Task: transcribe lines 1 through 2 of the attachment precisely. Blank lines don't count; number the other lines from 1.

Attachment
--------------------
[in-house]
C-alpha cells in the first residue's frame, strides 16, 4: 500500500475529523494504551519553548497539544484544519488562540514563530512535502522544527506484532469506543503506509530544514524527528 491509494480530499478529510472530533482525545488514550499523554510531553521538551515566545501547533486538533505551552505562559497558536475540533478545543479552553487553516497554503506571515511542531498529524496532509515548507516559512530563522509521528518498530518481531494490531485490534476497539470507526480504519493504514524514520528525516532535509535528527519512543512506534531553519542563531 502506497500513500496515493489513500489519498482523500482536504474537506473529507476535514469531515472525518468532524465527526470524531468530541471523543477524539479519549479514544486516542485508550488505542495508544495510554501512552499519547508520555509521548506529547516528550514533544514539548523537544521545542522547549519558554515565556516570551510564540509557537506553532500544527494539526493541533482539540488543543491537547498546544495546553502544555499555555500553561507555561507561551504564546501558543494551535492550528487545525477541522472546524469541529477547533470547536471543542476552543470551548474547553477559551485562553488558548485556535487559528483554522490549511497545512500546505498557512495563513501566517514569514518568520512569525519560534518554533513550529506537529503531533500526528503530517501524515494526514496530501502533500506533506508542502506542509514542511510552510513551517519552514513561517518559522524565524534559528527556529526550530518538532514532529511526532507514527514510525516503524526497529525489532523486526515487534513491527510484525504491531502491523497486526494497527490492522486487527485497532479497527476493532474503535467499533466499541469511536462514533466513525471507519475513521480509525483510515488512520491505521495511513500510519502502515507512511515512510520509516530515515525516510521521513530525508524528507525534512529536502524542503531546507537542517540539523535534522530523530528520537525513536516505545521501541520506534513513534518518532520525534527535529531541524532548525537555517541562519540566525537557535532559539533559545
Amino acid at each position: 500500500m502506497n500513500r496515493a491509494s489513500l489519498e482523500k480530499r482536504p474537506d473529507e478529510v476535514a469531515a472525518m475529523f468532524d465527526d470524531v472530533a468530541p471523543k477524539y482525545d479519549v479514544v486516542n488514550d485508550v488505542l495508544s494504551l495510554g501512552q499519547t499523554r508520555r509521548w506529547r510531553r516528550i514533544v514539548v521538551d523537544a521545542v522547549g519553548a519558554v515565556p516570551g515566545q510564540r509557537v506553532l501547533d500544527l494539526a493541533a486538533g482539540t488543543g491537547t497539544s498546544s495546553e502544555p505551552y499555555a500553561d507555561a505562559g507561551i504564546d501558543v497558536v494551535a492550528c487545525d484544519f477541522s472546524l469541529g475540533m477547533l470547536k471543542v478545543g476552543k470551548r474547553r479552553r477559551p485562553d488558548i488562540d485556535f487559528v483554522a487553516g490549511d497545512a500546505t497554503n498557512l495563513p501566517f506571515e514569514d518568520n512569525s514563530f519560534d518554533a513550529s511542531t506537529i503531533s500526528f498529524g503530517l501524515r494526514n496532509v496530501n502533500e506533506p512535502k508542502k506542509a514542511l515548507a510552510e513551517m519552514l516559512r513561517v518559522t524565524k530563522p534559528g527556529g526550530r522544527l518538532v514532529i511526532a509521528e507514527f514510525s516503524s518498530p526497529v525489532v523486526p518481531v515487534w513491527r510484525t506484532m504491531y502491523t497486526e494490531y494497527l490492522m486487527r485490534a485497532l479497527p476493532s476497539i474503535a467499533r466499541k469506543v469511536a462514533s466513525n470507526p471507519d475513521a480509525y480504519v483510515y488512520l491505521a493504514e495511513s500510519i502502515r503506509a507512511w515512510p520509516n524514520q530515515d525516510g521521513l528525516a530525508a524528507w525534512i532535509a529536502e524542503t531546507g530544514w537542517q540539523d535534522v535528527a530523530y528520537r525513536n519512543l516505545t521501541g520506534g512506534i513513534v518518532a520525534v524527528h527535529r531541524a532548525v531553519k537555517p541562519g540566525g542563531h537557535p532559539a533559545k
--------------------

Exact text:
[in-house]
C-alpha cells in the first residue's frame, strides 16, 4: 500500500475529523494504551519553548497539544484544519488562540514563530512535502522544527506484532469506543503506509530544514524527528 491509494480530499478529510472530533482525545488514550499523554510531553521538551515566545501547533486538533505551552505562559497558536475540533478545543479552553487553516497554503506571515511542531498529524496532509515548507516559512530563522509521528518498530518481531494490531485490534476497539470507526480504519493504514524514520528525516532535509535528527519512543512506534531553519542563531 502506497500513500496515493489513500489519498482523500482536504474537506473529507476535514469531515472525518468532524465527526470524531468530541471523543477524539479519549479514544486516542485508550488505542495508544495510554501512552499519547508520555509521548506529547516528550514533544514539548523537544521545542522547549519558554515565556516570551510564540509557537506553532500544527494539526493541533482539540488543543491537547498546544495546553502544555499555555500553561507555561507561551504564546501558543494551535492550528487545525477541522472546524469541529477547533470547536471543542476552543470551548474547553477559551485562553488558548485556535487559528483554522490549511497545512500546505498557512495563513501566517514569514518568520512569525519560534518554533513550529506537529503531533500526528503530517501524515494526514496530501502533500506533506508542502506542509514542511510552510513551517519552514513561517518559522524565524534559528527556529526550530518538532514532529511526532507514527514510525516503524526497529525489532523486526515487534513491527510484525504491531502491523497486526494497527490492522486487527485497532479497527476493532474503535467499533466499541469511536462514533466513525471507519475513521480509525483510515488512520491505521495511513500510519502502515507512511515512510520509516530515515525516510521521513530525508524528507525534512529536502524542503531546507537542517540539523535534522530523530528520537525513536516505545521501541520506534513513534518518532520525534527535529531541524532548525537555517541562519540566525537557535532559539533559545